But it was not only that. Almost the entire financial sector of Germany then rose to its feet for one more reason. It was the first time that the ECB, under the strong leadership of Mario Draghi, took exactly the opposite decision, from what the two German members of its Governing Council had longed for. Jörg Asmussen and his compatriot Jens Weidmann President of Deutsche Bundesbank, both voted against the reduction of the interest rate. As it was left to be understood later on, the two considered this step as premature. For the first time however they couldn’t manage to secure enough votes to support their opinion.

This must have been the reason that Draghi, when answering the first question from journalists yesterday, commenced his response like that: “First of all, our decision to cut rates in November has proved to be fully justified. Our monetary policy stance will remain accommodative for as long as necessary, and will thereby continue to assist the gradual economic recovery in the euro area”. In this way he wanted to tell Asmussen and Weidmann two things. Firstly that the two Germans were wrong and they had better admit it. Secondly he clarified that the ECB wouldn’t any more follow the German Bundesbank’s policy line avoiding to support the real economy to grow.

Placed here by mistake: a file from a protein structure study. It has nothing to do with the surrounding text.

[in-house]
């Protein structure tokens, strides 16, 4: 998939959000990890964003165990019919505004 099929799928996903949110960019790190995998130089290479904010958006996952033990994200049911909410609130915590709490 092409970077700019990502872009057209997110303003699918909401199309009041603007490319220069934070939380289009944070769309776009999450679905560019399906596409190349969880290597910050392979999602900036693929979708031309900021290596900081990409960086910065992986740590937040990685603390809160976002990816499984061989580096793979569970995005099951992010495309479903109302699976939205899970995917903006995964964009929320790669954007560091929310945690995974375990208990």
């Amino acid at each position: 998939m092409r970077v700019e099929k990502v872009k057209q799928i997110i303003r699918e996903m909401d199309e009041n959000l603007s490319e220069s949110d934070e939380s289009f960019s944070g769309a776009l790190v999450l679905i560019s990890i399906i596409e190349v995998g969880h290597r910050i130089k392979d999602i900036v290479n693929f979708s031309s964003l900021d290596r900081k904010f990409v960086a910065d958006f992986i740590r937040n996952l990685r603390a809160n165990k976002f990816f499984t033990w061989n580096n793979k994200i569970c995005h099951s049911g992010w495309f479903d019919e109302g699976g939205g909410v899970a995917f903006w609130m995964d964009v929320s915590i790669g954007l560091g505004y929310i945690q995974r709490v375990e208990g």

Cheaper money for growth

Berlin insists that ECB has only one mandate to serve: to keep inflation at bay. Nowadays though, Eurozone’s problem is exactly the opposite; very low inflation, falling short from ECB’s target set at bellow but close to 2%. In October Eurozone inflation fell to 0.7% and seems to have gained two decimal points in November at 0.9%. ECB’s economists predict even less inflation next year. According to Draghi, “Eurosystem staff macroeconomic projections for the euro area foresee annual Harmonised Index of Consumer Prices (HICP) inflation at 1.4% in 2013, at 1.1% in 2014 and at 1.3% in 2015. In comparison with the September 2013 ECB staff macroeconomic projections, the projection for inflation for 2013 has been revised downwards by 0.1 percentage point and for 2014 it has been revised downwards by 0.2 percentage point”.